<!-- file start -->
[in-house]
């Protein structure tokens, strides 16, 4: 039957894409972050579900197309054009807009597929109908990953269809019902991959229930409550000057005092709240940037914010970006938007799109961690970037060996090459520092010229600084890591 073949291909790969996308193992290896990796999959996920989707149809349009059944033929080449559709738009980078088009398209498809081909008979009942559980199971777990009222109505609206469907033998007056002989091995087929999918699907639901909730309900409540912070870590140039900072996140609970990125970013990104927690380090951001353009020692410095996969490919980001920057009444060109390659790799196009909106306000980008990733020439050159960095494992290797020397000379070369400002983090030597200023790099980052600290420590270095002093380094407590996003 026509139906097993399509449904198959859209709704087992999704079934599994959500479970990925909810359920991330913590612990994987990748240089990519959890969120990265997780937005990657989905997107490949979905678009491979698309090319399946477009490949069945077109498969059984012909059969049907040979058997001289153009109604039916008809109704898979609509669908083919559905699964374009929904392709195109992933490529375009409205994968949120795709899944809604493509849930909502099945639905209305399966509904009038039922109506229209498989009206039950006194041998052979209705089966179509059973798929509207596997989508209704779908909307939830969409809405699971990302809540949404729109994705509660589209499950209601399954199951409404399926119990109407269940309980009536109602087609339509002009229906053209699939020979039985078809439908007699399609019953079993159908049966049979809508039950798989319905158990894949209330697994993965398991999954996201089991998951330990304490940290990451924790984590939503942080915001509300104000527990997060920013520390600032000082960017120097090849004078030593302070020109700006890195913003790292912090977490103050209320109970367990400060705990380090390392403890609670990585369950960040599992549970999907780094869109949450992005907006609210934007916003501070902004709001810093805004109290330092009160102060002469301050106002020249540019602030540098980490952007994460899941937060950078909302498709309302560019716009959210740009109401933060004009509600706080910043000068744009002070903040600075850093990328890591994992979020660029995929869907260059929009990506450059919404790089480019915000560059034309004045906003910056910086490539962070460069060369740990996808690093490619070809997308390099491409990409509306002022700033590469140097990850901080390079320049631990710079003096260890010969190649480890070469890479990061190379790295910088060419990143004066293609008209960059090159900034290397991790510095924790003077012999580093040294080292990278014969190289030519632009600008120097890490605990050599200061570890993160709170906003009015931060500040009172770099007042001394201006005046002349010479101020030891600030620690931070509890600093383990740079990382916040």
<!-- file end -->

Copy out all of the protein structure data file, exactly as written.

[in-house]
């Protein structure tokens, strides 16, 4: 039957894409972050579900197309054009807009597929109908990953269809019902991959229930409550000057005092709240940037914010970006938007799109961690970037060996090459520092010229600084890591 073949291909790969996308193992290896990796999959996920989707149809349009059944033929080449559709738009980078088009398209498809081909008979009942559980199971777990009222109505609206469907033998007056002989091995087929999918699907639901909730309900409540912070870590140039900072996140609970990125970013990104927690380090951001353009020692410095996969490919980001920057009444060109390659790799196009909106306000980008990733020439050159960095494992290797020397000379070369400002983090030597200023790099980052600290420590270095002093380094407590996003 026509139906097993399509449904198959859209709704087992999704079934599994959500479970990925909810359920991330913590612990994987990748240089990519959890969120990265997780937005990657989905997107490949979905678009491979698309090319399946477009490949069945077109498969059984012909059969049907040979058997001289153009109604039916008809109704898979609509669908083919559905699964374009929904392709195109992933490529375009409205994968949120795709899944809604493509849930909502099945639905209305399966509904009038039922109506229209498989009206039950006194041998052979209705089966179509059973798929509207596997989508209704779908909307939830969409809405699971990302809540949404729109994705509660589209499950209601399954199951409404399926119990109407269940309980009536109602087609339509002009229906053209699939020979039985078809439908007699399609019953079993159908049966049979809508039950798989319905158990894949209330697994993965398991999954996201089991998951330990304490940290990451924790984590939503942080915001509300104000527990997060920013520390600032000082960017120097090849004078030593302070020109700006890195913003790292912090977490103050209320109970367990400060705990380090390392403890609670990585369950960040599992549970999907780094869109949450992005907006609210934007916003501070902004709001810093805004109290330092009160102060002469301050106002020249540019602030540098980490952007994460899941937060950078909302498709309302560019716009959210740009109401933060004009509600706080910043000068744009002070903040600075850093990328890591994992979020660029995929869907260059929009990506450059919404790089480019915000560059034309004045906003910056910086490539962070460069060369740990996808690093490619070809997308390099491409990409509306002022700033590469140097990850901080390079320049631990710079003096260890010969190649480890070469890479990061190379790295910088060419990143004066293609008209960059090159900034290397991790510095924790003077012999580093040294080292990278014969190289030519632009600008120097890490605990050599200061570890993160709170906003009015931060500040009172770099007042001394201006005046002349010479101020030891600030620690931070509890600093383990740079990382916040």